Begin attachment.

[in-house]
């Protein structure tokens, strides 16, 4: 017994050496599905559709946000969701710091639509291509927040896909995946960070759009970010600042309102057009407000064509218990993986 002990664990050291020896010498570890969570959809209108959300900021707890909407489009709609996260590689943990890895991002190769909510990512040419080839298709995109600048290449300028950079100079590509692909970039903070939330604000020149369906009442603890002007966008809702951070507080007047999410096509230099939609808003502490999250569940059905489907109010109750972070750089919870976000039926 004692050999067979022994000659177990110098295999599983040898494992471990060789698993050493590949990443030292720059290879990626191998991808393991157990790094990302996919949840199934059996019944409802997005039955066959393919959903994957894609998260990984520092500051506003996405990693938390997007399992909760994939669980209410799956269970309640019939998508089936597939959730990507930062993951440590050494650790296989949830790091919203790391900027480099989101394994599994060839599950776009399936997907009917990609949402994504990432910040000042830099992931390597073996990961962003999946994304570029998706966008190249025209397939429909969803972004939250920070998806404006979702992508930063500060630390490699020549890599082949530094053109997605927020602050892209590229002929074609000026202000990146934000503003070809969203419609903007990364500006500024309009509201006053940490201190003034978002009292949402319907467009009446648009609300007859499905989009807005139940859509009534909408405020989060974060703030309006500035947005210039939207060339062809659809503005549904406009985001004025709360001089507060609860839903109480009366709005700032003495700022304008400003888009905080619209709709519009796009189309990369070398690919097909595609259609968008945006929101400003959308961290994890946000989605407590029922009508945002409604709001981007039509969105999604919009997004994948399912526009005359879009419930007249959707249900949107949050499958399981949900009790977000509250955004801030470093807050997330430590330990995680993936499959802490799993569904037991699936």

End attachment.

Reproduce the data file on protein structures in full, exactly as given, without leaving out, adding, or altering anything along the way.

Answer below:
[in-house]
């Protein structure tokens, strides 16, 4: 017994050496599905559709946000969701710091639509291509927040896909995946960070759009970010600042309102057009407000064509218990993986 002990664990050291020896010498570890969570959809209108959300900021707890909407489009709609996260590689943990890895991002190769909510990512040419080839298709995109600048290449300028950079100079590509692909970039903070939330604000020149369906009442603890002007966008809702951070507080007047999410096509230099939609808003502490999250569940059905489907109010109750972070750089919870976000039926 004692050999067979022994000659177990110098295999599983040898494992471990060789698993050493590949990443030292720059290879990626191998991808393991157990790094990302996919949840199934059996019944409802997005039955066959393919959903994957894609998260990984520092500051506003996405990693938390997007399992909760994939669980209410799956269970309640019939998508089936597939959730990507930062993951440590050494650790296989949830790091919203790391900027480099989101394994599994060839599950776009399936997907009917990609949402994504990432910040000042830099992931390597073996990961962003999946994304570029998706966008190249025209397939429909969803972004939250920070998806404006979702992508930063500060630390490699020549890599082949530094053109997605927020602050892209590229002929074609000026202000990146934000503003070809969203419609903007990364500006500024309009509201006053940490201190003034978002009292949402319907467009009446648009609300007859499905989009807005139940859509009534909408405020989060974060703030309006500035947005210039939207060339062809659809503005549904406009985001004025709360001089507060609860839903109480009366709005700032003495700022304008400003888009905080619209709709519009796009189309990369070398690919097909595609259609968008945006929101400003959308961290994890946000989605407590029922009508945002409604709001981007039509969105999604919009997004994948399912526009005359879009419930007249959707249900949107949050499958399981949900009790977000509250955004801030470093807050997330430590330990995680993936499959802490799993569904037991699936």